- Independent Journalism From Today's Armenia
 May 9, 2003 

Outside Eye: A non-Armenian's view of life in his adopted home

With the exception of "taxes" and "John Aschcroft", few words in my language carry the same dread as: "root canal".

For the purposes of our Armenian readers, let me try to convey the simple definition of this dental procedure: "Shat, shat, shat vat. Shat."

Which is why when Dr. Setrag said the words last week my armpits became fountains and my toes voluntarily curled like little fetuses. He said I need four. (Shat. Or a similar word.)

I suffer from a widespread but rarely confessed by grown men disorder known as "Severe Hypoacute Ortho Omnipresent Traumatic Maladjusted Egophobia".

SHOOTME victims suffer from intense dread of dentists. Which is why I'm meeting Dr. Setrag for the first time, though in my third year as a resident here.

I go to the dentist like I go to church. That is to say, when something is horribly wrong. (Funerals. Root canals.) Look at my fresh file in the New Image Dental clinic for alarming proof of the consequence: extractions, crowns, plates, pins, screws . . . The doc even suggested breaking my jaw and starting over on an underbite that he finds most fascinating.

I was enjoying the traditional Easter meal of fish and rice when a four-tooth bridge I've had since childhood let go right into the traditional meal, causing considerable pain and great need to quickly learn how to say "If I pass out, please don't think it's the food".

The next day I met Dr. Setrag. I'll be seeing him regularly for the next six months.

As a SHOOTME sufferer, I've not gone out of the way to learn much about dentistry in Armenia. But I have frequently passed pedestrians holding cloths over their grimacing faces as they left a building with a big tooth marking the location as a torture chamber.

I was not eager to learn first hand how the science is practiced in a country where suffering is considered nobility.

But I'm very pleased to report that New Image Dental is not your grandfather's "atamnabuzharan".

What I walked into could have been a spa, with the large exception that there are sharp objects and instruments that make the distinct sound of metal boring through enamel.

On a street where 40-year old grease paints the walls of a nearby "peraski" stand, you could eat off the floor of the dental clinic (which I would prefer to the purpose of my being there).

It is the creation of California Armenian dentists and looks like someone plucked it from Sunset Boulevard and plunked it right here on Yegishe Koghbatsi Street.

I am supine on a spotless leather reclining chair when a nurse puts a pair of amber tinted glasses over my eyes to shield the bright light (and presumably to make me think everything is rosy). The doc swabs something gelatinous over my gums and I don't even feel the needle when it finds its target.

Moments later my mouth is a tool box of dental surgery this and that. There's a clamp over the infirmed incisor, and a gadget holding a strip of rubber that stretches over my tongue like a trampoline, a thick rubber gasket placed between my jaw to keep it open without any effort from me.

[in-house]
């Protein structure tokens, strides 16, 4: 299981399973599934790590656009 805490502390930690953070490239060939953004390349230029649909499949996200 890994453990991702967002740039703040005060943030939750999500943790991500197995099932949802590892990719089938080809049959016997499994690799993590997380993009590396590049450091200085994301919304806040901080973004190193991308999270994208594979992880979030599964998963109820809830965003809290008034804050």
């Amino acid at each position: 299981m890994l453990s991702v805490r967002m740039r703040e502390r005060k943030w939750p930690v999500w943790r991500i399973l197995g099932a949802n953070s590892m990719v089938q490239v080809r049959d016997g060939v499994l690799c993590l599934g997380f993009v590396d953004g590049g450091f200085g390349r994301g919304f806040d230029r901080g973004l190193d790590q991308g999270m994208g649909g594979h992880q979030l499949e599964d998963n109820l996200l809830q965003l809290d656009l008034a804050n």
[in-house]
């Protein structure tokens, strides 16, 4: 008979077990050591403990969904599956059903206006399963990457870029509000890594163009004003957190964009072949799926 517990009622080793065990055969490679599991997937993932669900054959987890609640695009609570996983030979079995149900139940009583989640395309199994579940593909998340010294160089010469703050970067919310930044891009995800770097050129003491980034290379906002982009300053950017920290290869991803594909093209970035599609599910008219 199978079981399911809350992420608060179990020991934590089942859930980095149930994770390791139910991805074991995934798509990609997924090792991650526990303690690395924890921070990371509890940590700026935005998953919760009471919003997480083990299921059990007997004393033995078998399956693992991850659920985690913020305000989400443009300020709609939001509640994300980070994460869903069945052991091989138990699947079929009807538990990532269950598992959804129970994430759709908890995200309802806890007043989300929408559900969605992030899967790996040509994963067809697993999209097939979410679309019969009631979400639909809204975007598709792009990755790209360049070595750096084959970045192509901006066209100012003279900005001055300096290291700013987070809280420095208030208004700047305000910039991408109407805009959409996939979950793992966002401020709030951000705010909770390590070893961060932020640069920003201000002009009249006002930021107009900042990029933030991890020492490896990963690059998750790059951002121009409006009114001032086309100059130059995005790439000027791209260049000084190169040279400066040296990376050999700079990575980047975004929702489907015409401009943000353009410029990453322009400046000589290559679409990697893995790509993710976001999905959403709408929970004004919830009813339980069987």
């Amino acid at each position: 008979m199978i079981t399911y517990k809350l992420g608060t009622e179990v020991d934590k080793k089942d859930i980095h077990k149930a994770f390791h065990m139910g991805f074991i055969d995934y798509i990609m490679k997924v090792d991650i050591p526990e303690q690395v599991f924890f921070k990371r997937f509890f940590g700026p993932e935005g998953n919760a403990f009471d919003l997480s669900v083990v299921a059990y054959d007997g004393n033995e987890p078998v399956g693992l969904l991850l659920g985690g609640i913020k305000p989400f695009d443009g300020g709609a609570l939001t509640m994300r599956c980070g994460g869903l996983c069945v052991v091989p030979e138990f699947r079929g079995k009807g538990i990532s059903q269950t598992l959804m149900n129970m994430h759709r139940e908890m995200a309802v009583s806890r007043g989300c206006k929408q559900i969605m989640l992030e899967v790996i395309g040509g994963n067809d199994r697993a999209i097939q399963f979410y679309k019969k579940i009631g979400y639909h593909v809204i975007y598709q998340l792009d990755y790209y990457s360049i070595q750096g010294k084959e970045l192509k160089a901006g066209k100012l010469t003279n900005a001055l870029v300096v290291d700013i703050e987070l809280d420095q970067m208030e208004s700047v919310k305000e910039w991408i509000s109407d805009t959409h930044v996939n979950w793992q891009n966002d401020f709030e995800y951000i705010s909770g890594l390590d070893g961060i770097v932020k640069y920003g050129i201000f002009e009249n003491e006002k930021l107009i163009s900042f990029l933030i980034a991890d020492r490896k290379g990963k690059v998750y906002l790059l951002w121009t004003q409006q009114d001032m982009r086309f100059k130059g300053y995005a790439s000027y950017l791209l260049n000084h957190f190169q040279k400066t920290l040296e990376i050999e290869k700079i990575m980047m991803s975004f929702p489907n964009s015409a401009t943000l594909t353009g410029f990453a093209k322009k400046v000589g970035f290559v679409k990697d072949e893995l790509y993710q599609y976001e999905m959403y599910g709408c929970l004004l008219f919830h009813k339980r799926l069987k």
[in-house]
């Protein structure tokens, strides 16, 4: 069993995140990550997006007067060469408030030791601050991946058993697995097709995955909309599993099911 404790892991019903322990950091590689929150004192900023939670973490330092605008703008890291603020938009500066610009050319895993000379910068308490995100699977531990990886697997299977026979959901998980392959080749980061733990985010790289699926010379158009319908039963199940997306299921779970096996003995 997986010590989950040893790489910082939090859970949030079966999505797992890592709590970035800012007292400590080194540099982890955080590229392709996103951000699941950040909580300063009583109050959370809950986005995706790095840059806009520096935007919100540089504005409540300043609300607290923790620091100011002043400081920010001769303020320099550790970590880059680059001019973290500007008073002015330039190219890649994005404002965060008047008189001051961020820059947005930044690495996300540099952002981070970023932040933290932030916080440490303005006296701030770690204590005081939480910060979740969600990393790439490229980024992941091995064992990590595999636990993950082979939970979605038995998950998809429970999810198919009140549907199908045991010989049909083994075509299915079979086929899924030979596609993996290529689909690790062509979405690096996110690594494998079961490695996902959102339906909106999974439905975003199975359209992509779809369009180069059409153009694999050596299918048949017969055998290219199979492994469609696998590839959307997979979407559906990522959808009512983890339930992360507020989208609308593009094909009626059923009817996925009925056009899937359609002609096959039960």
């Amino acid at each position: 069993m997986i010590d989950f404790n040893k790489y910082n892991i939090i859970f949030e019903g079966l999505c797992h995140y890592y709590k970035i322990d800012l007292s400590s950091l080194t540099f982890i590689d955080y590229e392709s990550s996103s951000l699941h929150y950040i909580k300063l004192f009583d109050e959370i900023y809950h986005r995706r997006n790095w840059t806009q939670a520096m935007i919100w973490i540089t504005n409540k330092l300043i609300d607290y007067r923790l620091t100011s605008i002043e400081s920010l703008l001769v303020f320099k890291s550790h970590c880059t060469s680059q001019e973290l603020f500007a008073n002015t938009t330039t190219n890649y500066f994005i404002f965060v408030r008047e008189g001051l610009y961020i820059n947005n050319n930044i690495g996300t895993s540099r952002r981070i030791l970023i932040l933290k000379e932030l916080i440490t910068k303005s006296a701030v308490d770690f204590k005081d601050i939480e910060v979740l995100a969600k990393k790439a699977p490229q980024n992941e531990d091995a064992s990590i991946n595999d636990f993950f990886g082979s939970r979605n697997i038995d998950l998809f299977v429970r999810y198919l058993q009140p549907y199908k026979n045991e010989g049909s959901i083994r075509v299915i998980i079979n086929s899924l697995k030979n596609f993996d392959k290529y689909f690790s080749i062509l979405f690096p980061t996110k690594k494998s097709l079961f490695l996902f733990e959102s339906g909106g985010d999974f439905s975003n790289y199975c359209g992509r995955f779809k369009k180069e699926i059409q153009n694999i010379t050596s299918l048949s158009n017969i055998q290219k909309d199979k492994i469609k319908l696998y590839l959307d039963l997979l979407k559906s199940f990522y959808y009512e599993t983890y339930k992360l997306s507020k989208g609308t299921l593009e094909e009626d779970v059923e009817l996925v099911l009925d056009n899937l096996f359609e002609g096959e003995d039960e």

It is far from images you might conjure when connecting Armenia with oral surgery. It is likely that I was hallucinating, but I could swear I even heard classical music coming out of the chair.

Part of my phobia includes a dentist's insistence on a play-by-play of any procedure. When I've been forced into a chair in the States, invariably the dentist would say things like: "Now, John, we're going to saw through the anterior maleculal and penetrate the subandescresent, then suture the hypothoratical to the post-nasal epimandula."

As if:

A. I wanted to know.
B. I could understand a single word of it.

You find that disquieting too? Here's a tip: Get your dental work done in a country where you don't speak the language. (Though Dr. Setrag is fluent in English, he spared me.)

You're wondering the price. Frankly, most people here unfortunately can't afford the clinic. But I can tell you that six months from now I'll have fixed five years of neglect for less than one cost of dental insurance in the States.

In fact, I'm thinking of hooking up with the doc to start a new travel company. According to my figures, Diaspora in, say, Fresno, could fly to Yerevan for two weeks in a good hotel, get a complete oral overhaul, see the relatives, tour the country and go home having spent less that what a single major procedure would cost in the West. The balance could be paid into a fund to finance the medical service for those here who can't afford it.

I think it could work. But perhaps my brain is still swollen from Novocain.


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Day of Remembrance

May 9 is Victory Day, when Armenia remembers its war veterans with ceremonies that include laying carnations and standing in formation near the Eternal Flame above Yerevan.



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